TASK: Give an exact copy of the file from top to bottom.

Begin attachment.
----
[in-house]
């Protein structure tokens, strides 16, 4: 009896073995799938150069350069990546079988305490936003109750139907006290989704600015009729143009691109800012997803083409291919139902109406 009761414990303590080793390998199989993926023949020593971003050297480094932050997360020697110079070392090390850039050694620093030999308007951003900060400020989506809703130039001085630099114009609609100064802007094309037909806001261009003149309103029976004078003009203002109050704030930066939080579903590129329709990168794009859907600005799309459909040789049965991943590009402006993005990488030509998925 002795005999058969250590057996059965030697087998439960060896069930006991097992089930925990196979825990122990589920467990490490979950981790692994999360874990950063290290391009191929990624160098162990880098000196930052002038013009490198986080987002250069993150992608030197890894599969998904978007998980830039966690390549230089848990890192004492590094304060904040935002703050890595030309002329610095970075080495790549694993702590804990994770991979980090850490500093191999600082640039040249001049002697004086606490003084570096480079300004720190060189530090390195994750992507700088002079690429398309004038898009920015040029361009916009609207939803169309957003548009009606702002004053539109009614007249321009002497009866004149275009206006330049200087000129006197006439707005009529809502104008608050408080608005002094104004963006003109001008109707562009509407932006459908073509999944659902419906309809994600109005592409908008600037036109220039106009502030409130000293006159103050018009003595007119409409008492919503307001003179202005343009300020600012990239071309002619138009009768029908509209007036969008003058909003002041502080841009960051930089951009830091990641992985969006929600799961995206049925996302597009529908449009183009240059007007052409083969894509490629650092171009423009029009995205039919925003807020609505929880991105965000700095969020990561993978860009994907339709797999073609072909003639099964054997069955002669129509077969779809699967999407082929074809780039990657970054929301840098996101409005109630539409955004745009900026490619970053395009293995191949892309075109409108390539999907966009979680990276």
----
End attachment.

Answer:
[in-house]
């Protein structure tokens, strides 16, 4: 009896073995799938150069350069990546079988305490936003109750139907006290989704600015009729143009691109800012997803083409291919139902109406 009761414990303590080793390998199989993926023949020593971003050297480094932050997360020697110079070392090390850039050694620093030999308007951003900060400020989506809703130039001085630099114009609609100064802007094309037909806001261009003149309103029976004078003009203002109050704030930066939080579903590129329709990168794009859907600005799309459909040789049965991943590009402006993005990488030509998925 002795005999058969250590057996059965030697087998439960060896069930006991097992089930925990196979825990122990589920467990490490979950981790692994999360874990950063290290391009191929990624160098162990880098000196930052002038013009490198986080987002250069993150992608030197890894599969998904978007998980830039966690390549230089848990890192004492590094304060904040935002703050890595030309002329610095970075080495790549694993702590804990994770991979980090850490500093191999600082640039040249001049002697004086606490003084570096480079300004720190060189530090390195994750992507700088002079690429398309004038898009920015040029361009916009609207939803169309957003548009009606702002004053539109009614007249321009002497009866004149275009206006330049200087000129006197006439707005009529809502104008608050408080608005002094104004963006003109001008109707562009509407932006459908073509999944659902419906309809994600109005592409908008600037036109220039106009502030409130000293006159103050018009003595007119409409008492919503307001003179202005343009300020600012990239071309002619138009009768029908509209007036969008003058909003002041502080841009960051930089951009830091990641992985969006929600799961995206049925996302597009529908449009183009240059007007052409083969894509490629650092171009423009029009995205039919925003807020609505929880991105965000700095969020990561993978860009994907339709797999073609072909003639099964054997069955002669129509077969779809699967999407082929074809780039990657970054929301840098996101409005109630539409955004745009900026490619970053395009293995191949892309075109409108390539999907966009979680990276």